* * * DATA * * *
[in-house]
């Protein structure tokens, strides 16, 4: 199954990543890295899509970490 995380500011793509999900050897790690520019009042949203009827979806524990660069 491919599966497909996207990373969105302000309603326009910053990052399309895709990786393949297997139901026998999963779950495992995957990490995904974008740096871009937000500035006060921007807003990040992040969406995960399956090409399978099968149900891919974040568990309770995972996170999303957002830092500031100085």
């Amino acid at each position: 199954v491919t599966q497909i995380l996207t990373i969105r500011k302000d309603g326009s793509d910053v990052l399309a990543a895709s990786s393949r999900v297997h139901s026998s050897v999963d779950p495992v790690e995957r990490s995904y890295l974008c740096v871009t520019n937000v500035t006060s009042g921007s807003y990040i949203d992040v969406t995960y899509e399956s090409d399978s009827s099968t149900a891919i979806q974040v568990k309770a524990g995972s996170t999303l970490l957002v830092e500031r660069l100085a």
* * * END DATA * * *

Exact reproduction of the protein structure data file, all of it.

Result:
[in-house]
């Protein structure tokens, strides 16, 4: 199954990543890295899509970490 995380500011793509999900050897790690520019009042949203009827979806524990660069 491919599966497909996207990373969105302000309603326009910053990052399309895709990786393949297997139901026998999963779950495992995957990490995904974008740096871009937000500035006060921007807003990040992040969406995960399956090409399978099968149900891919974040568990309770995972996170999303957002830092500031100085």
């Amino acid at each position: 199954v491919t599966q497909i995380l996207t990373i969105r500011k302000d309603g326009s793509d910053v990052l399309a990543a895709s990786s393949r999900v297997h139901s026998s050897v999963d779950p495992v790690e995957r990490s995904y890295l974008c740096v871009t520019n937000v500035t006060s009042g921007s807003y990040i949203d992040v969406t995960y899509e399956s090409d399978s009827s099968t149900a891919i979806q974040v568990k309770a524990g995972s996170t999303l970490l957002v830092e500031r660069l100085a």